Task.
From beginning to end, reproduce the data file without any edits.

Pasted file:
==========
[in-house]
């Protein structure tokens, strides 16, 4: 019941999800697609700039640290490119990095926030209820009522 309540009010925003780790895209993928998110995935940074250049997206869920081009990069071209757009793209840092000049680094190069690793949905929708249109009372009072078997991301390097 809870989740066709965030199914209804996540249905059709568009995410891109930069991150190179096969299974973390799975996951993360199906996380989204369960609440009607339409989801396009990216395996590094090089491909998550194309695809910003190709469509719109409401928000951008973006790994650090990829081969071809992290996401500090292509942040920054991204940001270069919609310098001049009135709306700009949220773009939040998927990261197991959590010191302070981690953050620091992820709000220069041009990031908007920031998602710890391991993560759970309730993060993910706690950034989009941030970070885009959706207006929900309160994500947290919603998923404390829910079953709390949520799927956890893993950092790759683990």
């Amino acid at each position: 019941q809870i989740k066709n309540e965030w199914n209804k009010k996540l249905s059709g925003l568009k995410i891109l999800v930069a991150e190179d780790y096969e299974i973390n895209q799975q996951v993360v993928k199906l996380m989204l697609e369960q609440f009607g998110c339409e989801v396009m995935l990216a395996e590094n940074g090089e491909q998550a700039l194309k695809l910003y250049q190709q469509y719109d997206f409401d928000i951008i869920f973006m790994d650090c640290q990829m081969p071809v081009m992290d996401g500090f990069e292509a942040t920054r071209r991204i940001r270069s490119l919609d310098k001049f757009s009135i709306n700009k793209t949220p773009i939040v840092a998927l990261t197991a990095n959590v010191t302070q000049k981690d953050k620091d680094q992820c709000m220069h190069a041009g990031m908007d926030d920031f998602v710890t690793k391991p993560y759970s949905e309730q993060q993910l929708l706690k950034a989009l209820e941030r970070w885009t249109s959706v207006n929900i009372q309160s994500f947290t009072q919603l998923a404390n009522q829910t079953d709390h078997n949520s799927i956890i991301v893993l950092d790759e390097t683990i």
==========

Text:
[in-house]
């Protein structure tokens, strides 16, 4: 019941999800697609700039640290490119990095926030209820009522 309540009010925003780790895209993928998110995935940074250049997206869920081009990069071209757009793209840092000049680094190069690793949905929708249109009372009072078997991301390097 809870989740066709965030199914209804996540249905059709568009995410891109930069991150190179096969299974973390799975996951993360199906996380989204369960609440009607339409989801396009990216395996590094090089491909998550194309695809910003190709469509719109409401928000951008973006790994650090990829081969071809992290996401500090292509942040920054991204940001270069919609310098001049009135709306700009949220773009939040998927990261197991959590010191302070981690953050620091992820709000220069041009990031908007920031998602710890391991993560759970309730993060993910706690950034989009941030970070885009959706207006929900309160994500947290919603998923404390829910079953709390949520799927956890893993950092790759683990």
């Amino acid at each position: 019941q809870i989740k066709n309540e965030w199914n209804k009010k996540l249905s059709g925003l568009k995410i891109l999800v930069a991150e190179d780790y096969e299974i973390n895209q799975q996951v993360v993928k199906l996380m989204l697609e369960q609440f009607g998110c339409e989801v396009m995935l990216a395996e590094n940074g090089e491909q998550a700039l194309k695809l910003y250049q190709q469509y719109d997206f409401d928000i951008i869920f973006m790994d650090c640290q990829m081969p071809v081009m992290d996401g500090f990069e292509a942040t920054r071209r991204i940001r270069s490119l919609d310098k001049f757009s009135i709306n700009k793209t949220p773009i939040v840092a998927l990261t197991a990095n959590v010191t302070q000049k981690d953050k620091d680094q992820c709000m220069h190069a041009g990031m908007d926030d920031f998602v710890t690793k391991p993560y759970s949905e309730q993060q993910l929708l706690k950034a989009l209820e941030r970070w885009t249109s959706v207006n929900i009372q309160s994500f947290t009072q919603l998923a404390n009522q829910t079953d709390h078997n949520s799927i956890i991301v893993l950092d790759e390097t683990i």